Balkinization  

Thursday, July 21, 2005

Why Do We Bother With the Legal Niceties?

Brian Tamanaha

The World Tribunal on Iraq, after holding 20 hearings in various cities around the world, with appearances from numerous witnesses and advocates, issued its findings a few weeks ago: the US has committed egregious violations of international law, including crimes against humanity. The United States has engaged in an illegal war, and is illegally occupying Iraq. The stated justifications for the war were false, based upon manufactured intelligence (no weapons of mass destruction, no connection with 9/11, no imminent threat to U.S.). A hundred thousand Iraqis have died since the war began. Tens of thousands of Iraqis have been held in prisons, many subjected to torture, and a number killed. US corporations are engaged in profiteering of Iraqi resources.

This so-called “World Tribunal” was a Kangaroo Court, of course, an elaborate public relations campaign put together by a bunch of leftist groups from around the world. They disregarded the fact that we had authorization from the UN for the war to enforce the UN resolutions (indeed the “Tribunal” had the temerity to castigate the UN Security Counsel for going along with the US), and they dismissed our international coalition of the willing as a farce. And while we might have been wrong about the weapons of mass destruction—perhaps the WMDs were just hidden really well—the “Tribunal” failed to recognize that our faulty intelligence was Sadaam Hussein’s fault, who acted as though he had WMDs (by inviting UN inspectors to look for them, and then being cagey as if he had something to hide). And of course the torture that occurred was by a few errant, poorly trained soldiers, who will be punished; and the deaths are being duly investigated. As for Guantanamo, well, our courts have already ruled on that, and internal investigations have shown that evidence of purported torture is lacking. Besides, the prisoners are terrorists (or might be terrorists, which is close enough), who are lucky they are being held by a civilized country like the U.S.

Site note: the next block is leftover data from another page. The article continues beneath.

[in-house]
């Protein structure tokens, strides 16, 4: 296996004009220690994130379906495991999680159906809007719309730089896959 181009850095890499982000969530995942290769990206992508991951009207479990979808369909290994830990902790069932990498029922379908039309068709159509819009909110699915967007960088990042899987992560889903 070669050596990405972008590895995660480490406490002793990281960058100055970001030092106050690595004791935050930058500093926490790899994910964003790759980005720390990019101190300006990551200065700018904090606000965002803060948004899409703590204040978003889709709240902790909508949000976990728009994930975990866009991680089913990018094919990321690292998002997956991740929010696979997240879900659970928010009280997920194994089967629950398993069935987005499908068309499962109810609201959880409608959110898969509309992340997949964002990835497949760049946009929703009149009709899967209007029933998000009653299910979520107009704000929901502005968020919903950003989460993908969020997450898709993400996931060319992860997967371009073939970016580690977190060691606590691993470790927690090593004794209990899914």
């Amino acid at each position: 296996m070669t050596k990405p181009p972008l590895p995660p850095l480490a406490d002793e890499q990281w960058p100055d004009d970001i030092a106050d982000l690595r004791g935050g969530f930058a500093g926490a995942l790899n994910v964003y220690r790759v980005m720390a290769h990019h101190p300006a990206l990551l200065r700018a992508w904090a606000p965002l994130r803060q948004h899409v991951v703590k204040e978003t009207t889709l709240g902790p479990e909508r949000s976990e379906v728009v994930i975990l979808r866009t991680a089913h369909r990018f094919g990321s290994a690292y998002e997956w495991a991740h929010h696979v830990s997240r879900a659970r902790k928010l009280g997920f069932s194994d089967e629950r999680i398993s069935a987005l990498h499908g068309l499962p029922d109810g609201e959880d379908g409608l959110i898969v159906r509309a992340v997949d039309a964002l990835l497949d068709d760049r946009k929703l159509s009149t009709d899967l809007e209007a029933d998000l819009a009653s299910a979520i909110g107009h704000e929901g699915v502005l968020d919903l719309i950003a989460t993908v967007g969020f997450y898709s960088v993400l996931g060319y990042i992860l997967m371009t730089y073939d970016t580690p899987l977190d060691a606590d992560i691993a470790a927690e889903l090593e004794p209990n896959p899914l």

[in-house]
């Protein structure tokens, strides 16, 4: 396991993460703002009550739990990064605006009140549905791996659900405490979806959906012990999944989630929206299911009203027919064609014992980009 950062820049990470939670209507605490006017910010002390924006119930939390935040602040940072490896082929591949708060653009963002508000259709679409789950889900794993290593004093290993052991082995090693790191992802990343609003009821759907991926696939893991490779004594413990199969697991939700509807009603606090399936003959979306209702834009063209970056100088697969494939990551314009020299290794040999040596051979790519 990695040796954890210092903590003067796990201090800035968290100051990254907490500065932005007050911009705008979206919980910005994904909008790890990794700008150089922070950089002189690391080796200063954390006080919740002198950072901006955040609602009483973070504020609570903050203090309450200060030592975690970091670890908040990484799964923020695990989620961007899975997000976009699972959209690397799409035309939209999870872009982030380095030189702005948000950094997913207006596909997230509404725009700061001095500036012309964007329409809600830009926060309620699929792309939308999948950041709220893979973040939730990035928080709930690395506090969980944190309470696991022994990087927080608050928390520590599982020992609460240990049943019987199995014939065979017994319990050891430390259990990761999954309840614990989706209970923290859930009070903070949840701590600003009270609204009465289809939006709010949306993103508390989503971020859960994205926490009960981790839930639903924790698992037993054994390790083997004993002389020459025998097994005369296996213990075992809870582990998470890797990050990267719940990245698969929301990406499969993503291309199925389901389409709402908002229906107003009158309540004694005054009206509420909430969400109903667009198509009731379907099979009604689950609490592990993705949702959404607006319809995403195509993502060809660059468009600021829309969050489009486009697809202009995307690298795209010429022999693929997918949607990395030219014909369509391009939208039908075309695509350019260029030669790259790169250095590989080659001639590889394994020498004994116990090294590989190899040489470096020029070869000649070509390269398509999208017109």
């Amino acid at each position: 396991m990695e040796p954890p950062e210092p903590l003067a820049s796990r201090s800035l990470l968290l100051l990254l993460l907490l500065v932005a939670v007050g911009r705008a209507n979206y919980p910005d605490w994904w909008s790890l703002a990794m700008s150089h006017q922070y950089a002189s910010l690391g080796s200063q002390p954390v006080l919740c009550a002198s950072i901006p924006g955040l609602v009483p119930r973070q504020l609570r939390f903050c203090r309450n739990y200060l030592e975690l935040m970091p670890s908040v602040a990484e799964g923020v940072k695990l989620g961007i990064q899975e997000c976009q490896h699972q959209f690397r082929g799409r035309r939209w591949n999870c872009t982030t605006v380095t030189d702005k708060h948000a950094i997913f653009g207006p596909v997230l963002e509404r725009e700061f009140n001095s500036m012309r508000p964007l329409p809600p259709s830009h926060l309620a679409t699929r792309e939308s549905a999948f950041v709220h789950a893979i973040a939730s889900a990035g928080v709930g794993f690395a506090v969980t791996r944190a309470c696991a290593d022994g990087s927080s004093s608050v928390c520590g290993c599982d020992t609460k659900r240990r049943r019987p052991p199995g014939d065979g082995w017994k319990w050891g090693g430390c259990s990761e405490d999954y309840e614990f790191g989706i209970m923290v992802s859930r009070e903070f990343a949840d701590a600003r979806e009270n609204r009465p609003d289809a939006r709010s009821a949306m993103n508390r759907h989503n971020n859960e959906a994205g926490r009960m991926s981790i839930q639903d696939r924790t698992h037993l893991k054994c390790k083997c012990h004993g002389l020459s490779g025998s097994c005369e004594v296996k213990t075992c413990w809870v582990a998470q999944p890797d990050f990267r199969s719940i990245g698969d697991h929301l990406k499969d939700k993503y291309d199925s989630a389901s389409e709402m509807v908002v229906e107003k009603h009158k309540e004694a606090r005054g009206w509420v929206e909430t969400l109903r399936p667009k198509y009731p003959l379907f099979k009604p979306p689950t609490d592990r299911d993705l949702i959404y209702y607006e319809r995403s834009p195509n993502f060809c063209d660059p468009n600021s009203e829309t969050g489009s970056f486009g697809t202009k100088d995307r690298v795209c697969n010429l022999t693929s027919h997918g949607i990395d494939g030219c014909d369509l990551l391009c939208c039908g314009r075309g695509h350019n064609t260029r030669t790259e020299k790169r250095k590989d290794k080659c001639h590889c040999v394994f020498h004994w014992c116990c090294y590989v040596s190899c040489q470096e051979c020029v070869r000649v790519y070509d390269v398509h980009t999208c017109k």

This is all more U.S. bashing. Good thing the U.S. press ignored completely the “Tribunal” and its findings. They are unfairly trying to make the U.S. look bad by pointing out stuff like how many Iraqis have died (and surely the number is much lower than 100,000—we don’t hear anything about Iraqi deaths). They forget that we’re there to save the Iraqi people!

It makes you wonder why we bother with all the legal niceties. The rest of the world doesn’t buy it, and Americans aren’t worried about it. We are the U.S. of A. We know we are the good guys, the white hats, the honorable sheriff in town. We do the right thing. We live by the rule of law, so whatever we do is legal.



Addendum: Please, no more e-mails asking about a change in my political views. To get my meaning, imagine that this essay was being delivered by Jon Stewart (I can dream). It is pure sarcasm--with a straight face, making absurd points in defense of US conduct in Iraq (like blaming Sadaam for our poor intelligence). I guess these points didn't appear obviously absurd because our own leaders have been repeating them so much, but the last line should have been a giveaway. I used irony in the hope that it would be a bit more provocative than the usual anti-war stuff--which gets little attention.

Let me be explicit: Not only is the war and occupation illegal, in my view, it is a moral, political, legal, economic, and security disaster. We are an outlaw nation that engages in torture, holds people indefinitely, and flouts international law, all the while claiming to abide by the rule of law (read Marty Lederman's postings please). The undertaking and conduct of this war has betrayed many of the most important ideals held dear by this country, and it will stand over time as one of the worst (that is, most evil, destructive, dumbest, and inexplicable) actions we have ever taken. It says a lot that we don't know (or seem to care) how many tens of thousands of Iraqis have died since the war began.

I hope this clears up my position. Next time I will think twice about using irony in Blogdom.

Comments:

Technically, wouldn't this be more accurately described as making a pretense of bothering with the legal niceties? And not even a very good pretense, at that...
 

You laid it on a bit thickly, Brian. Readers might think you really mean all that you said. Irony and satire generally don't have such a fine, sharp edge as your comments.
 

is this post a parody or a parody of itself?
 

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